Tenkara Fly Tying: Designing Color, Hackle & Action

6 CommentsThursday, 6 June 2019  |  Paul G

Tenkara Fly Tying 

Tenkara fly tying suffers from a lot of myths. You may already know all about the system for choosing and using and using simple flies explained in our book How to Fool Fish with Simple Flies. In the video episode below, you get a unique opportunity to look through a private collection of flies belonging to Kura-san - as well as learning why he varies the color of his dubbing according to the season and how he takes advantage of different hackle types for fishing different depths and different manipulations. These concepts are fascinating additions that fit right into our overall system - and the flies that Kura-san designs for his tenkara are very easy to tie yourself. Inside the bundle you'll find an updated step-by-step tying demo video as well as detailed discussions on tactics. But first, the free episode:

Modern Tenkara Fly Tying - Tenkara in Focus Season 3 Ep3 (現代のテンカラ 毛鉤巻き)

Click the Button to Get our “Kura-san Field Report, Onstream Video Masterclass & Fly Tying Video Bundle” – plus Bonus Cheat-Sheet PDFs:

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**Until June 27th 2019, use the code “ninja” to wipe $20 off the retail price (so you only pay $15 for the whole package, plus VAT if you live in an eligible country outside the USA). DISCOUNT CODE EXPIRES MIDNIGHT June 27th 2019**

Full info on the Bundle outlined in the Excerpted Offer Video Here (Plus more Tying info below):

Kura-san's Seasonal Fly Tying

In the interview above, it quickly becomes clear that there are a lot more "games" out there in Japanese tenkara than the idea of "The One Fly Approach". That's not to say that it is impossible to find someone who practices that approach  in Japan, but at the same time it is really the minority philosophy within modern tenkara. At the same time, the seasonal tenkara fly tying that Kura-san practices is also a long way from an "Any Fly" approach. Like many cutting edge anglers, his tying focuses on creating and using patterns that meet a particular need.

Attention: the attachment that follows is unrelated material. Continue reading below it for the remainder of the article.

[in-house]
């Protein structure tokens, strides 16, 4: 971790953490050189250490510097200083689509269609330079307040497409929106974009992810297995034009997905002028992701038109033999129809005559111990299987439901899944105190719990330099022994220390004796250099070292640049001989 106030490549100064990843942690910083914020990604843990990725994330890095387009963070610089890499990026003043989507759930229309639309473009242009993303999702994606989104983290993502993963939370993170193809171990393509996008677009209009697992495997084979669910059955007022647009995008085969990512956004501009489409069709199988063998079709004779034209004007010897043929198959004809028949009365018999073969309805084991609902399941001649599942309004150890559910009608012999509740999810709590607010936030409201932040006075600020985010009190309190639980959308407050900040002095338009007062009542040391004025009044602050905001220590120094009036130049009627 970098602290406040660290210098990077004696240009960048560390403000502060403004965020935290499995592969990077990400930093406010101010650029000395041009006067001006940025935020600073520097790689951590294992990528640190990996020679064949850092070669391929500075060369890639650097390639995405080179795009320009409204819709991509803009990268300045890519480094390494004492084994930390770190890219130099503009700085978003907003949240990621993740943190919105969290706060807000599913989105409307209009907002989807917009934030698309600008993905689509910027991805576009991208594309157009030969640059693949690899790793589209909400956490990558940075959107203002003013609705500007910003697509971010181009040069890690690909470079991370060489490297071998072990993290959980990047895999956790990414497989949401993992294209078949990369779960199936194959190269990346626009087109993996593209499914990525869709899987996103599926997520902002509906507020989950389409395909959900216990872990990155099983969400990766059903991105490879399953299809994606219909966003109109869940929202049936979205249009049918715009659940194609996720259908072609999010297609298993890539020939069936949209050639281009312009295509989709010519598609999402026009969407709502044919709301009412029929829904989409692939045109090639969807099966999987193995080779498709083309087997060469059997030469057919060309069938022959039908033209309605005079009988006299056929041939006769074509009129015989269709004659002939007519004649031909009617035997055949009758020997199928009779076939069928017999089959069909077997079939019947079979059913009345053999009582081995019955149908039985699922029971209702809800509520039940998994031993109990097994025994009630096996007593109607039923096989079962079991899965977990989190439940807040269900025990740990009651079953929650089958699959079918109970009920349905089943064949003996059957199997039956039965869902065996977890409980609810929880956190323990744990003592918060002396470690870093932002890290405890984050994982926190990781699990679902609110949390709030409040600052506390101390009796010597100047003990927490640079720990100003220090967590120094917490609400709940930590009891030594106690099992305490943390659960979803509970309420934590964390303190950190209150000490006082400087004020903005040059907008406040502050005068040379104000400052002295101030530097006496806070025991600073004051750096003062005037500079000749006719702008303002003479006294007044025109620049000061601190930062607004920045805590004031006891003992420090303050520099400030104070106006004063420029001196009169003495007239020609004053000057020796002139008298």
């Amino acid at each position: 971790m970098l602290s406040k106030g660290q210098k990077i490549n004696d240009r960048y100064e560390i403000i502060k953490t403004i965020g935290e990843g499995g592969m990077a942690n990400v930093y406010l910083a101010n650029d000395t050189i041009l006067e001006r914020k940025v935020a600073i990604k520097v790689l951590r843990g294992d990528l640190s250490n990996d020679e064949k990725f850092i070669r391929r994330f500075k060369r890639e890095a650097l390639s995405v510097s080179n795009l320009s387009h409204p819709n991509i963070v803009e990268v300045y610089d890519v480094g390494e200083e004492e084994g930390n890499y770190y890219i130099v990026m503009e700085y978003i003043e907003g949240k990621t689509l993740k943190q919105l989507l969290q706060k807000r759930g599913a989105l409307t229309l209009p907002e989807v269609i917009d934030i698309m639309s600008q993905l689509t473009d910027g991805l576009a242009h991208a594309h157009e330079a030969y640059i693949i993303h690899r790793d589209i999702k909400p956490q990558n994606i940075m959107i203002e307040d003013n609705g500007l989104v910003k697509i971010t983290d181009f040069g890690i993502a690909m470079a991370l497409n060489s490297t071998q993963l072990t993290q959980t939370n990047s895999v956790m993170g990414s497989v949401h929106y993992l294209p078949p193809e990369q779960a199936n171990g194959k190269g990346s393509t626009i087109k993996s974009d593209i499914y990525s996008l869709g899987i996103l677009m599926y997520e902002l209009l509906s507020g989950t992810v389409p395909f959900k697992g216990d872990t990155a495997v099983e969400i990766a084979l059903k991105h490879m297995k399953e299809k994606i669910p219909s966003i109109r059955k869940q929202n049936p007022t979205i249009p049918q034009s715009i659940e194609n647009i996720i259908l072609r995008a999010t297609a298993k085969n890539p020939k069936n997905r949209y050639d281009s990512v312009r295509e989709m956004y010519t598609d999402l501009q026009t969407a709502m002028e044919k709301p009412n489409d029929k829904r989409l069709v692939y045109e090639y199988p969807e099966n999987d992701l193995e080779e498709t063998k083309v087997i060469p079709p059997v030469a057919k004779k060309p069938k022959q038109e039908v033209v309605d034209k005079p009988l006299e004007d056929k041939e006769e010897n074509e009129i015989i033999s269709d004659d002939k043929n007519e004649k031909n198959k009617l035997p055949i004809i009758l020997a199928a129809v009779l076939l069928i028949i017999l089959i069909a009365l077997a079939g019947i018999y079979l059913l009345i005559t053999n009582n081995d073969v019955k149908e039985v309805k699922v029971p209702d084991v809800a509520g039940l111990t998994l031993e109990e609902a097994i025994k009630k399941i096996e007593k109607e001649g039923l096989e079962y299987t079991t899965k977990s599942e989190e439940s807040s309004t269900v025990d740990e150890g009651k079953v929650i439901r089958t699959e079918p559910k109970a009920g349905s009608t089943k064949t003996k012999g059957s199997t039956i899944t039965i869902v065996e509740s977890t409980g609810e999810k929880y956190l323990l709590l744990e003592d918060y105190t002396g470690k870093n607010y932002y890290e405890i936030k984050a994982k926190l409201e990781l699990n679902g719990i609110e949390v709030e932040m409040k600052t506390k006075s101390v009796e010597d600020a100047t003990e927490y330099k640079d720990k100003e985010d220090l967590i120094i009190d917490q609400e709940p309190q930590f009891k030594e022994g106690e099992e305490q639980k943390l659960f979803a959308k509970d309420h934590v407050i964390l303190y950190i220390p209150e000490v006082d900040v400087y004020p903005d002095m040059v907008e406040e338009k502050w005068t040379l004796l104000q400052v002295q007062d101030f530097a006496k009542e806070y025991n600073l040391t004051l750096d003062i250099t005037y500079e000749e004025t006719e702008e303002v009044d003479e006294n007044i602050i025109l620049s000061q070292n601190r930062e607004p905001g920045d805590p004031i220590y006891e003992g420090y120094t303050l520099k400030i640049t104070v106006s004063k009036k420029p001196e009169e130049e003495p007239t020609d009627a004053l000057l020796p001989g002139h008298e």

Those needs are worked out based on his philosophy of starting the spring season with "young, fresh" light and bright colours - moving through to progressively darker patterns through the season. Other "needs" come from Kura-san's intentions for his flies to have particular actions in the water. Those actions include relative sink-rate - and so that creates a way to control the depth that he decides to present those flies.  On top of that, Kura-san also understands how the body and hackle materials react to his varying fly manipulation tactics and that lets him match just the right set of materials and fly shape/proportions to the presentation effect he is looking for. Check out the first leaf in his tenkara kebari box (below). These are mainly stiff hackled "Futsuu kebari" - with one or two softer-hackled "Jun Kebari" included. If those terms sound a bit weird, then there's a guide to the types of Japanese tenkara flies here.

Tenkara Fly Collection Tied by Kazuo Kurahashi in his home-made fly box
Lovely, varied selection of modern Japanese tenkara flies (kebari). As well as making the flies, Kura-san also hand-made the fly box!

Notice that, as well as the color shades of kebari designed to appeal to the fish, Kura-san also includes kebari that are colored to contrast with the stream bed so that the angler can see these flies underwater (in other words, colored for the benefit of the angler's eyes - not the fish's eyes). The combination of prioritising "action" of the materials over any super "close copy" fly designs, the use of simple patterns, matching the length and stiffness of the hackle to specific presentation tactics and having a very flexible attitude to what are the most important functions of color are what set modern Japanese tenkara fly tying apart.